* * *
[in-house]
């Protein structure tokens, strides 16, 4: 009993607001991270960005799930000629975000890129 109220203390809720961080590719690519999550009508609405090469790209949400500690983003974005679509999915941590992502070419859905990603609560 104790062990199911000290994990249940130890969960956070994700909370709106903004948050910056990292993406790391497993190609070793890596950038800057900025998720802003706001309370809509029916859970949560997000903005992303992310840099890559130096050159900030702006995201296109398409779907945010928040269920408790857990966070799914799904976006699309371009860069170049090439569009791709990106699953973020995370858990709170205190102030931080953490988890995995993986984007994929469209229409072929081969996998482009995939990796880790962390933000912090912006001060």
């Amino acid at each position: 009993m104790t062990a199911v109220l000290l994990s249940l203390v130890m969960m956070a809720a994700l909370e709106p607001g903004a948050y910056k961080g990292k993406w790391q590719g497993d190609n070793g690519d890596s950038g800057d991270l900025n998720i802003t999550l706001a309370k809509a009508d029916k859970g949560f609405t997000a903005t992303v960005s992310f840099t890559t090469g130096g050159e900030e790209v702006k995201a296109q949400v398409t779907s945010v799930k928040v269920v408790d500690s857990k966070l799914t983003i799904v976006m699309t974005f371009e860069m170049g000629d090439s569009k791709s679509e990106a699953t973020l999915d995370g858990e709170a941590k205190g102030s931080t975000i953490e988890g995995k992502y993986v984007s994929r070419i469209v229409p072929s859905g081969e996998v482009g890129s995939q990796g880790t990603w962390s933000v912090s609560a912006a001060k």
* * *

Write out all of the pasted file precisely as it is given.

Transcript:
[in-house]
């Protein structure tokens, strides 16, 4: 009993607001991270960005799930000629975000890129 109220203390809720961080590719690519999550009508609405090469790209949400500690983003974005679509999915941590992502070419859905990603609560 104790062990199911000290994990249940130890969960956070994700909370709106903004948050910056990292993406790391497993190609070793890596950038800057900025998720802003706001309370809509029916859970949560997000903005992303992310840099890559130096050159900030702006995201296109398409779907945010928040269920408790857990966070799914799904976006699309371009860069170049090439569009791709990106699953973020995370858990709170205190102030931080953490988890995995993986984007994929469209229409072929081969996998482009995939990796880790962390933000912090912006001060």
């Amino acid at each position: 009993m104790t062990a199911v109220l000290l994990s249940l203390v130890m969960m956070a809720a994700l909370e709106p607001g903004a948050y910056k961080g990292k993406w790391q590719g497993d190609n070793g690519d890596s950038g800057d991270l900025n998720i802003t999550l706001a309370k809509a009508d029916k859970g949560f609405t997000a903005t992303v960005s992310f840099t890559t090469g130096g050159e900030e790209v702006k995201a296109q949400v398409t779907s945010v799930k928040v269920v408790d500690s857990k966070l799914t983003i799904v976006m699309t974005f371009e860069m170049g000629d090439s569009k791709s679509e990106a699953t973020l999915d995370g858990e709170a941590k205190g102030s931080t975000i953490e988890g995995k992502y993986v984007s994929r070419i469209v229409p072929s859905g081969e996998v482009g890129s995939q990796g880790t990603w962390s933000v912090s609560a912006a001060k």